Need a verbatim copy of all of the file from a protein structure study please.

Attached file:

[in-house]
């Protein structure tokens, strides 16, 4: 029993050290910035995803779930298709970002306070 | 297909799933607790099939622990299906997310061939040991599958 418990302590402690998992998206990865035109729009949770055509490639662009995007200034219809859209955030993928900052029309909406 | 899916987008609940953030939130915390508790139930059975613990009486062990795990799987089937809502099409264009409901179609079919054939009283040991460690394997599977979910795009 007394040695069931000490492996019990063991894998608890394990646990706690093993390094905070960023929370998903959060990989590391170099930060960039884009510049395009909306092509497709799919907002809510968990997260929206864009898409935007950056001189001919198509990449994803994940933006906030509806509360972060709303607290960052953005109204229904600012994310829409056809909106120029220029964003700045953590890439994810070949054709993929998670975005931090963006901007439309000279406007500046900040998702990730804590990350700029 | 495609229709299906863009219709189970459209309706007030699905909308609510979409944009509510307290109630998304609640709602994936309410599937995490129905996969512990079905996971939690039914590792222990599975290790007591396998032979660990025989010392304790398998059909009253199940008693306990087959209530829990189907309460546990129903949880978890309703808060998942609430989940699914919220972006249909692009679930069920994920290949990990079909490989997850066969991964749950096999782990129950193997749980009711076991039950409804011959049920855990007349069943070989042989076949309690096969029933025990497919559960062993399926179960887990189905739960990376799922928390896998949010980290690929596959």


[in-house]
């Protein structure tokens, strides 16, 4: 029993050290910035995803779930298709970002306070 | 297909799933607790099939622990299906997310061939040991599958 418990302590402690998992998206990865035109729009949770055509490639662009995007200034219809859209955030993928900052029309909406 | 899916987008609940953030939130915390508790139930059975613990009486062990795990799987089937809502099409264009409901179609079919054939009283040991460690394997599977979910795009 007394040695069931000490492996019990063991894998608890394990646990706690093993390094905070960023929370998903959060990989590391170099930060960039884009510049395009909306092509497709799919907002809510968990997260929206864009898409935007950056001189001919198509990449994803994940933006906030509806509360972060709303607290960052953005109204229904600012994310829409056809909106120029220029964003700045953590890439994810070949054709993929998670975005931090963006901007439309000279406007500046900040998702990730804590990350700029 | 495609229709299906863009219709189970459209309706007030699905909308609510979409944009509510307290109630998304609640709602994936309410599937995490129905996969512990079905996971939690039914590792222990599975290790007591396998032979660990025989010392304790398998059909009253199940008693306990087959209530829990189907309460546990129903949880978890309703808060998942609430989940699914919220972006249909692009679930069920994920290949990990079909490989997850066969991964749950096999782990129950193997749980009711076991039950409804011959049920855990007349069943070989042989076949309690096969029933025990497919559960062993399926179960887990189905739960990376799922928390896998949010980290690929596959």